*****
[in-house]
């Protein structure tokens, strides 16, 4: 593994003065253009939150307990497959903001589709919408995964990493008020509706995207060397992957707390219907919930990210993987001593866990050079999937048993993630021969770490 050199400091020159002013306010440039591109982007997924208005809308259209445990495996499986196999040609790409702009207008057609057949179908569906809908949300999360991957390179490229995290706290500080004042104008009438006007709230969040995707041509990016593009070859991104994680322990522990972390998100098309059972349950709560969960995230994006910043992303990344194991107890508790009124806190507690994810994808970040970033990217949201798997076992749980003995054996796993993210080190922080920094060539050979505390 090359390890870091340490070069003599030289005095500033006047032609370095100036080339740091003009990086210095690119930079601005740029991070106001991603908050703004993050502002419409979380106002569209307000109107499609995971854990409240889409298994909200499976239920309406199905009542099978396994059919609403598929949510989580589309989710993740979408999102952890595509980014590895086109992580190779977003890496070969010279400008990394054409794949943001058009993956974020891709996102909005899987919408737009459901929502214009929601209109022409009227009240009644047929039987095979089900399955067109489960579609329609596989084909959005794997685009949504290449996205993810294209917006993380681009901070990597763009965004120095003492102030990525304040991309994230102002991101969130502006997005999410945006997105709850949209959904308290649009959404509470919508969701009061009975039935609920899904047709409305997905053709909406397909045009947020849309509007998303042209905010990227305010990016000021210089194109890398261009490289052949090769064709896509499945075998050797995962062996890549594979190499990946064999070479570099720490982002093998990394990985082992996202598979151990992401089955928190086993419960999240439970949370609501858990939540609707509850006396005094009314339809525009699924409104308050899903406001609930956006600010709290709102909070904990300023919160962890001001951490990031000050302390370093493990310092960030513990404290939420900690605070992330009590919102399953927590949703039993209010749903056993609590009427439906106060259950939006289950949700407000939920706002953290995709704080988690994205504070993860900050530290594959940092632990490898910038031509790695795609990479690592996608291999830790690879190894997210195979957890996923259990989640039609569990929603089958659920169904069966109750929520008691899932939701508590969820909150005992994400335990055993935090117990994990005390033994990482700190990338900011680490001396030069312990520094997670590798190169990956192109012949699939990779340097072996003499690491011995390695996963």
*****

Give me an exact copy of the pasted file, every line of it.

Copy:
[in-house]
């Protein structure tokens, strides 16, 4: 593994003065253009939150307990497959903001589709919408995964990493008020509706995207060397992957707390219907919930990210993987001593866990050079999937048993993630021969770490 050199400091020159002013306010440039591109982007997924208005809308259209445990495996499986196999040609790409702009207008057609057949179908569906809908949300999360991957390179490229995290706290500080004042104008009438006007709230969040995707041509990016593009070859991104994680322990522990972390998100098309059972349950709560969960995230994006910043992303990344194991107890508790009124806190507690994810994808970040970033990217949201798997076992749980003995054996796993993210080190922080920094060539050979505390 090359390890870091340490070069003599030289005095500033006047032609370095100036080339740091003009990086210095690119930079601005740029991070106001991603908050703004993050502002419409979380106002569209307000109107499609995971854990409240889409298994909200499976239920309406199905009542099978396994059919609403598929949510989580589309989710993740979408999102952890595509980014590895086109992580190779977003890496070969010279400008990394054409794949943001058009993956974020891709996102909005899987919408737009459901929502214009929601209109022409009227009240009644047929039987095979089900399955067109489960579609329609596989084909959005794997685009949504290449996205993810294209917006993380681009901070990597763009965004120095003492102030990525304040991309994230102002991101969130502006997005999410945006997105709850949209959904308290649009959404509470919508969701009061009975039935609920899904047709409305997905053709909406397909045009947020849309509007998303042209905010990227305010990016000021210089194109890398261009490289052949090769064709896509499945075998050797995962062996890549594979190499990946064999070479570099720490982002093998990394990985082992996202598979151990992401089955928190086993419960999240439970949370609501858990939540609707509850006396005094009314339809525009699924409104308050899903406001609930956006600010709290709102909070904990300023919160962890001001951490990031000050302390370093493990310092960030513990404290939420900690605070992330009590919102399953927590949703039993209010749903056993609590009427439906106060259950939006289950949700407000939920706002953290995709704080988690994205504070993860900050530290594959940092632990490898910038031509790695795609990479690592996608291999830790690879190894997210195979957890996923259990989640039609569990929603089958659920169904069966109750929520008691899932939701508590969820909150005992994400335990055993935090117990994990005390033994990482700190990338900011680490001396030069312990520094997670590798190169990956192109012949699939990779340097072996003499690491011995390695996963």